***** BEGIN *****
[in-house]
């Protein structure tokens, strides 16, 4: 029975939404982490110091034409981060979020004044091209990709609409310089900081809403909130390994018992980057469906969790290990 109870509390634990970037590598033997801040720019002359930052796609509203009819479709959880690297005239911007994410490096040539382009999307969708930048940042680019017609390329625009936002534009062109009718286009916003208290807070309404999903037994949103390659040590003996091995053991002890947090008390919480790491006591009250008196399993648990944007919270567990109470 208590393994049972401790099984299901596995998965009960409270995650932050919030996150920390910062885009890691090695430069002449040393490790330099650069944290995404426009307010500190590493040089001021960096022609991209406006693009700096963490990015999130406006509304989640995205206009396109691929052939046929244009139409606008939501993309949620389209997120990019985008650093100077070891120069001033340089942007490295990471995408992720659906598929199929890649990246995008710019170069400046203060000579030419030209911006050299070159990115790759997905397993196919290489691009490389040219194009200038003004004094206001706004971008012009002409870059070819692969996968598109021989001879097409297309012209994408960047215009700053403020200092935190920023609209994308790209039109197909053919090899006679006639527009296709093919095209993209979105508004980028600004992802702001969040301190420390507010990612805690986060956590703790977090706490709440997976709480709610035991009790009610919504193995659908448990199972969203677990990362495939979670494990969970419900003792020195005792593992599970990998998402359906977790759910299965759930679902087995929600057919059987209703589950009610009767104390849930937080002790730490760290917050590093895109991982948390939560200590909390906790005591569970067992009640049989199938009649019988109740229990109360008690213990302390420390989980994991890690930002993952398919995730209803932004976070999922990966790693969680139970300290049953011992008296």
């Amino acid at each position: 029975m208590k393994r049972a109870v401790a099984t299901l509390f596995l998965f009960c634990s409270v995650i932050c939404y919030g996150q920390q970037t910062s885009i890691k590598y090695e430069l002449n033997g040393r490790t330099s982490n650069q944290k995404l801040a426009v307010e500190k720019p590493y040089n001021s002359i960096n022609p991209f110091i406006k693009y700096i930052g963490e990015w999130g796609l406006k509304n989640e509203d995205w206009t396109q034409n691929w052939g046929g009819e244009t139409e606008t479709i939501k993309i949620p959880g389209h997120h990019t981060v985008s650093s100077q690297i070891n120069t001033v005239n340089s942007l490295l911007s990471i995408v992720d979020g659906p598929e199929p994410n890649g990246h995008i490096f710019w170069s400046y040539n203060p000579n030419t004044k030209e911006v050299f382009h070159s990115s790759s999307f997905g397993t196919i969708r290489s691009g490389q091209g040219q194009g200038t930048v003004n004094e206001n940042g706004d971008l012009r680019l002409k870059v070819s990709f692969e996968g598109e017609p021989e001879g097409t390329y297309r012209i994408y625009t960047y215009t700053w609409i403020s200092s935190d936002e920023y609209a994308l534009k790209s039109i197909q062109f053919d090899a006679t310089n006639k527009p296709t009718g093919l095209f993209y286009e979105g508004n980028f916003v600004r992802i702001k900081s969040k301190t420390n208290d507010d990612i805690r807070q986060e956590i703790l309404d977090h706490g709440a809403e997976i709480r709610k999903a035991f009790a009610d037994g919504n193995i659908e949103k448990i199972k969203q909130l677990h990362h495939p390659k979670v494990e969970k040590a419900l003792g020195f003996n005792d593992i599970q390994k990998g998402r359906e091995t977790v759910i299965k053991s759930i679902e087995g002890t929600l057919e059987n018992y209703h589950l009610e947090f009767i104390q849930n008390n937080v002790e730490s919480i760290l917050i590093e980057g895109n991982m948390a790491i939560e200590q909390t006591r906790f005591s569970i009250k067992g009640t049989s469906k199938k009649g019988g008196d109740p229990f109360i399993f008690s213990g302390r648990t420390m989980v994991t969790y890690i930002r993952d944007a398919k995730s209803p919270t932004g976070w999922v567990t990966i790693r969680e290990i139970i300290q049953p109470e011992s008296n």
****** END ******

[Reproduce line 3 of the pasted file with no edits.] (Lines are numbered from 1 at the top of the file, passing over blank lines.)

């Amino acid at each position: 029975m208590k393994r049972a109870v401790a099984t299901l509390f596995l998965f009960c634990s409270v995650i932050c939404y919030g996150q920390q970037t910062s885009i890691k590598y090695e430069l002449n033997g040393r490790t330099s982490n650069q944290k995404l801040a426009v307010e500190k720019p590493y040089n001021s002359i960096n022609p991209f110091i406006k693009y700096i930052g963490e990015w999130g796609l406006k509304n989640e509203d995205w206009t396109q034409n691929w052939g046929g009819e244009t139409e606008t479709i939501k993309i949620p959880g389209h997120h990019t981060v985008s650093s100077q690297i070891n120069t001033v005239n340089s942007l490295l911007s990471i995408v992720d979020g659906p598929e199929p994410n890649g990246h995008i490096f710019w170069s400046y040539n203060p000579n030419t004044k030209e911006v050299f382009h070159s990115s790759s999307f997905g397993t196919i969708r290489s691009g490389q091209g040219q194009g200038t930048v003004n004094e206001n940042g706004d971008l012009r680019l002409k870059v070819s990709f692969e996968g598109e017609p021989e001879g097409t390329y297309r012209i994408y625009t960047y215009t700053w609409i403020s200092s935190d936002e920023y609209a994308l534009k790209s039109i197909q062109f053919d090899a006679t310089n006639k527009p296709t009718g093919l095209f993209y286009e979105g508004n980028f916003v600004r992802i702001k900081s969040k301190t420390n208290d507010d990612i805690r807070q986060e956590i703790l309404d977090h706490g709440a809403e997976i709480r709610k999903a035991f009790a009610d037994g919504n193995i659908e949103k448990i199972k969203q909130l677990h990362h495939p390659k979670v494990e969970k040590a419900l003792g020195f003996n005792d593992i599970q390994k990998g998402r359906e091995t977790v759910i299965k053991s759930i679902e087995g002890t929600l057919e059987n018992y209703h589950l009610e947090f009767i104390q849930n008390n937080v002790e730490s919480i760290l917050i590093e980057g895109n991982m948390a790491i939560e200590q909390t006591r906790f005591s569970i009250k067992g009640t049989s469906k199938k009649g019988g008196d109740p229990f109360i399993f008690s213990g302390r648990t420390m989980v994991t969790y890690i930002r993952d944007a398919k995730s209803p919270t932004g976070w999922v567990t990966i790693r969680e290990i139970i300290q049953p109470e011992s008296n």